Turkey is certainly no longer a hot spot for many vacationers, but golfers continue to patronize the nation’s tourist-friendly tracks in Belek. According to statistics cited by Tim Lobb, who’s helped to design at least two courses in the region, the number of rounds played has grown from 15,130 in 1995 to 232,886 in 2005 to 463,045 in 2015.

     With an offer of $645,000, Andy Myers and Philip Kless are expected to become the new owners of a 20-year-old golf venue in Marcellus, New York. Presuming the transaction closed as scheduled, the purchase will be the first ownership venture for Myers and Kless, both PGA professionals who made the offer on Marcellus Golf Club at a foreclosure auction in early January. The duo plans to give the track, originally known as Links at Sunset Ridge, a new name – Sunset Ridge Golf Club – but their biggest challenge will be to shore up its bottom line, as memberships have reportedly fallen by 40 percent in recent years. Myers and Kless are the principals of Kless Myers Golf Management, which leases Lyndon Golf Course in Fayetteville, New York.

     Surplus Transactions – An entity led by Brian Quinn has acquired Plymouth Country Club, one of Pennsylvania’s oldest golf venues. Quinn, the golf coach at Temple University, paid an undisclosed price for Plymouth, which was established in 1912 and features an 18-hole, William Flynn-designed course that dates from the mid 1920s. Plymouth, a member-owned property that’s struggled in recent years, will henceforth operate as the 1912 Club. . . . Wild Quail Golf & Country Club, a 28-year-old venue in Wyoming, Delaware, has been sold, but Larry Hirsh’s Golf Property Analysts, which facilitated the transaction, is keeping a lid on the details. As best I can determine, the sellers were Constantine Malmberg III, Mike Zimmerman and Ron Schafer, the trio who bought the 190-acre property roughly a decade ago. The club says that Ed Ault designed Wild Quail’s “difficult but friendly” 18-hole course, but other sources give credit to one of Ault’s former associates, Bill Love. . . . Asian Pacific Group has reportedly accepted $550,000 for Sunridge Golf Club, a 20-year-old venue that promises to “challenge you while providing a relaxing, picturesque backdrop.” The 18-hole, Bill Wellman-designed track in Carson City, Nevada now belongs to Dan Oster, who aims to make it the centerpiece of what a local newspaper says will be “a community outdoor activity center, with entertainment for all.”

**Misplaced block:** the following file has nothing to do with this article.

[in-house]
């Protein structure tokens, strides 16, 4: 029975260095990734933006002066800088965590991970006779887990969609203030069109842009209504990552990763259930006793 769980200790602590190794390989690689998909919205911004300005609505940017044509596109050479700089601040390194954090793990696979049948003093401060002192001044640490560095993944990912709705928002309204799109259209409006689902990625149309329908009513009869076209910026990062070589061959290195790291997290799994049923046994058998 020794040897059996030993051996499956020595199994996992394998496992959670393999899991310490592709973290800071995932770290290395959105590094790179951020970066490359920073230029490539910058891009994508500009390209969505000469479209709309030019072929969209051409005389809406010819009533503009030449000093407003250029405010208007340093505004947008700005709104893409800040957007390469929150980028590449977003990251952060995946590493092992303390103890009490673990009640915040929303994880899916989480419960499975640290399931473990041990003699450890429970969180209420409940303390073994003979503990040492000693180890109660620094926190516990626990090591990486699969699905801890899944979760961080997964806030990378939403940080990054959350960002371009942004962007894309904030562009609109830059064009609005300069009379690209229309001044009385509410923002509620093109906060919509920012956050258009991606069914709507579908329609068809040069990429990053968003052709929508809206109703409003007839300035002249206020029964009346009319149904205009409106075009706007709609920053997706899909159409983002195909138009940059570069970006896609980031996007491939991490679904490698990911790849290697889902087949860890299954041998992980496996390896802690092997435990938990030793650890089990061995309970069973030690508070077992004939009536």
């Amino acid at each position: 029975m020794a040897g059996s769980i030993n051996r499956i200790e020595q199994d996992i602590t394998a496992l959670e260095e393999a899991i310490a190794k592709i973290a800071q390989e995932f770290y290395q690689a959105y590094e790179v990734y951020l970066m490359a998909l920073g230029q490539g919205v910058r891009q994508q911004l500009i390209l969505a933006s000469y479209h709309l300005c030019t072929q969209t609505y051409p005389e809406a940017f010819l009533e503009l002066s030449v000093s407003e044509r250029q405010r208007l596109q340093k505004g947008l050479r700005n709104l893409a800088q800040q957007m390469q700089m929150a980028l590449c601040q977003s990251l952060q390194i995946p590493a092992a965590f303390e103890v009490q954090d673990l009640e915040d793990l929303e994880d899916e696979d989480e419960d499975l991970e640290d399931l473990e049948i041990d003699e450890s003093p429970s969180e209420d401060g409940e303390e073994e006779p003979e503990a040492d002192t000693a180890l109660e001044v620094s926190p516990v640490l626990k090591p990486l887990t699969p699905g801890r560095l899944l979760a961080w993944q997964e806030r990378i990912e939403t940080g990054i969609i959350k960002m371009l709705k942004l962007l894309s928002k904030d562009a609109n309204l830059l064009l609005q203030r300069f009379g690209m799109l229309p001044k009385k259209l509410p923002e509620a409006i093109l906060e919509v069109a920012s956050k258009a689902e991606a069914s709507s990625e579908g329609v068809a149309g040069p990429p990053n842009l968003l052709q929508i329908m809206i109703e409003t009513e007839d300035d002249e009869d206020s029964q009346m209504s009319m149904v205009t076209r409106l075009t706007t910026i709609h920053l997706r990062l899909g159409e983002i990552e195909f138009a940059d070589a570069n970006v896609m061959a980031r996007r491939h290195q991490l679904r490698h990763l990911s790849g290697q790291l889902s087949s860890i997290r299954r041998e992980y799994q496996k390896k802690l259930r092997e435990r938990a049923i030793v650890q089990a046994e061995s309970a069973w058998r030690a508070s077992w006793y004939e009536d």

In what passes for creativity in the golf industry these days, Arcis Golf has given TPC Valencia a new name: The Oaks Club. Arcis calls the moniker a reflection of “the club’s individuality and character,” but to the rest of the world it appears to reflect a lack of imagination.